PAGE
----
With an outbreak of the Delta variant spreading rapidly, Australian officials on Saturday introduced a strict two-week lockdown for all of greater Sydney and the regions surrounding the nation’s largest city.
The first full-city lockdown for Sydney since early 2020 reflects a sudden rise in concern among officials in the state of New South Wales, who had been hoping that contact tracers and targeted isolation would be enough to keep the more contagious variant under control.
Instead, after initially resisting a full lockdown, officials said on Saturday that strict citywide stay-home orders were necessary because they had found several additional chains of transmission around the city among people who had been infectious for days.
The virus, said New South Wales Premier Gladys Berejiklian, was simply moving too quickly through the population. Over the past 10 days, a cluster that began with an airport limousine driver in Sydney, a city of five million, has jumped to nearly 100 cases, with dozens more expected over the coming days.
“We don’t want to impose burdens unless we absolutely have to, Ms. Berejiklian told a news conference on Saturday. “Unfortunately, we have to.”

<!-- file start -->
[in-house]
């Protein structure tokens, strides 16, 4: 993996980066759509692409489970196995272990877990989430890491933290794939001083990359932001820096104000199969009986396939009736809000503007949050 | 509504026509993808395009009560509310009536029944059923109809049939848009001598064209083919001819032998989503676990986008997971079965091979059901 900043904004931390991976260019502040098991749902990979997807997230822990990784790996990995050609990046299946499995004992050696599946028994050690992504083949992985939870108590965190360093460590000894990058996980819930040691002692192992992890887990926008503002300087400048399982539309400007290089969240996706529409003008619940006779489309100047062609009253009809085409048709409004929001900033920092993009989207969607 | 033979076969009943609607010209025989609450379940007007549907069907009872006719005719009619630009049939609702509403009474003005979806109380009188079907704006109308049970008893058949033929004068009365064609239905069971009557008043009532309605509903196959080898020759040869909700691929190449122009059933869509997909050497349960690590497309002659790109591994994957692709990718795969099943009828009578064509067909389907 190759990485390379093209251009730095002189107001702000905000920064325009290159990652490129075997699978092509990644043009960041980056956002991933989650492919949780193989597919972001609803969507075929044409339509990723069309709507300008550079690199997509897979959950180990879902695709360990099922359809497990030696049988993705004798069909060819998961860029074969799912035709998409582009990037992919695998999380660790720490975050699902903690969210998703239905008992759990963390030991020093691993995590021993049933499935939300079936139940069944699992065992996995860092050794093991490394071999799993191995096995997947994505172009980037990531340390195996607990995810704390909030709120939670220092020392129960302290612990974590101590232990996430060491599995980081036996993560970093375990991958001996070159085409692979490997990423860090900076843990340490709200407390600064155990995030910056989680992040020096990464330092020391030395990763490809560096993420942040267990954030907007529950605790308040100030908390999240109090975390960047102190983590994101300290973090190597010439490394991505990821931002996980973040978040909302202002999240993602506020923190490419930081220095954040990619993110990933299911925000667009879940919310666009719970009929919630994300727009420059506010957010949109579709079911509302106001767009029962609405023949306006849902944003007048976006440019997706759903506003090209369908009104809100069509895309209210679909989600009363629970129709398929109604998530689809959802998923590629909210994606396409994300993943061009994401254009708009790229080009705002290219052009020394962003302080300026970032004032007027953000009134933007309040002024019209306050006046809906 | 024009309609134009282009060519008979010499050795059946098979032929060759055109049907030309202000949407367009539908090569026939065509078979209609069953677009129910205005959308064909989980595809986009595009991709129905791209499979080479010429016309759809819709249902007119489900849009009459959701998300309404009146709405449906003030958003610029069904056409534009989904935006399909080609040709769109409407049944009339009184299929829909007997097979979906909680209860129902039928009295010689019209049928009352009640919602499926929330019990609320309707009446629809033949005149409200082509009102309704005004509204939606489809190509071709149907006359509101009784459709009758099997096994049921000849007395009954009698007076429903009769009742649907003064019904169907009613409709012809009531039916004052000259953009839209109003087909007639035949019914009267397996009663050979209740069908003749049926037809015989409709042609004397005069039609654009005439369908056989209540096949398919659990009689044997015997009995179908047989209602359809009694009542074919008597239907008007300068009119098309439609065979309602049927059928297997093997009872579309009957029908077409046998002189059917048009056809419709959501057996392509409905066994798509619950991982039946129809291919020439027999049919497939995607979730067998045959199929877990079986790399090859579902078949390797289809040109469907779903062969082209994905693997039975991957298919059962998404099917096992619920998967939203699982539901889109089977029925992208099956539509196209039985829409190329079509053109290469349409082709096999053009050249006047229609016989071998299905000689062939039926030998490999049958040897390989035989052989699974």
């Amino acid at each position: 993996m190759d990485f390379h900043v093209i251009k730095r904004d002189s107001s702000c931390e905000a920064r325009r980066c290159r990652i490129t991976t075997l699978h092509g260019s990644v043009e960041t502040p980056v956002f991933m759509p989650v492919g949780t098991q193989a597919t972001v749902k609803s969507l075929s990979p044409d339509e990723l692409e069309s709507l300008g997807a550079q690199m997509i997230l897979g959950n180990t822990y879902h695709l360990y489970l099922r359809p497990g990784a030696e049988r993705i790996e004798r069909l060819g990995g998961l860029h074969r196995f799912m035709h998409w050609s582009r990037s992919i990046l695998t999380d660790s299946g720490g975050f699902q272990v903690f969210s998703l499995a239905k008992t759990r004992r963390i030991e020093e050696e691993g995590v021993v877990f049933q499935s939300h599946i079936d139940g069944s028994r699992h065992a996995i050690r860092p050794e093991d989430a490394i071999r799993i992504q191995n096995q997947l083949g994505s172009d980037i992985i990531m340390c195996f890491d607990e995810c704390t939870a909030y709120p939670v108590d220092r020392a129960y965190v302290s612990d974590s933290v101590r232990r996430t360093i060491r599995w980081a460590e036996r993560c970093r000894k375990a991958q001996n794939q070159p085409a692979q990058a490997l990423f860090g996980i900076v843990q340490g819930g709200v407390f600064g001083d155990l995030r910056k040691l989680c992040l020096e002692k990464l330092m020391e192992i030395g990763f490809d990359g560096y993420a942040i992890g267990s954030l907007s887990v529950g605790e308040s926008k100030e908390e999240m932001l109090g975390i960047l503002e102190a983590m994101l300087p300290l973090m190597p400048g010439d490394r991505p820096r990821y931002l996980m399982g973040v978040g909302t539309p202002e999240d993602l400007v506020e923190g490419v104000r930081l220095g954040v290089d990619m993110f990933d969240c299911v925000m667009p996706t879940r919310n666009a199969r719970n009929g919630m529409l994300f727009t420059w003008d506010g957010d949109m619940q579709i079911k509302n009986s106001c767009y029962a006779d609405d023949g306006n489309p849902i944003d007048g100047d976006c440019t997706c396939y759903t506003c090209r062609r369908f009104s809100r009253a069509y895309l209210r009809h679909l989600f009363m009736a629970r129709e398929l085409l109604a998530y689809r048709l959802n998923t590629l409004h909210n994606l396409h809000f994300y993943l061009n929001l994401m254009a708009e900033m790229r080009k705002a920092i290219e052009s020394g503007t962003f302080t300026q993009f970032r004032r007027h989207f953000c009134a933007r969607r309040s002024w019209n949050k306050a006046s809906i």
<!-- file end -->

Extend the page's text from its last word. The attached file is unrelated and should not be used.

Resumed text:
She said that a shorter lockdown would not be enough to regain control over transmission, describing the Delta variant as spreading far faster than other strains of the coronavirus.
“Unless you stay a step ahead of this virus, it can very easily get out of control,” she said.
Starting at 6 p.m. on Saturday, people across the Sydney metropolitan area will only be allowed to leave their homes to exercise, seek medical attention, care for loved ones, buy food or carry out other essential activities. The lockdown is scheduled to end on July 9, but could be extended.
Australia is one of many countries throughout the Asia-Pacific region that continue to struggle with ups and downs of the coronavirus, mainly because of new variants and a slow rollout of vaccines, which have been in short supply outside the United States, Europe and China.
Health officials have asked for extra doses from Australia’s federal government, and demand for the vaccines has skyrocketed after months of complacency. But most people in Sydney remain unvaccinated, and nationwide, fewer than a quarter of Australians have received even one dose, according to New York Times data.
Of particular concern in Sydney are a pricey hair salon that saw 900 clients while at least a few employees were infectious, and a seafood wholesaler where a delivery driver tested positive after several days of transporting fish across the city.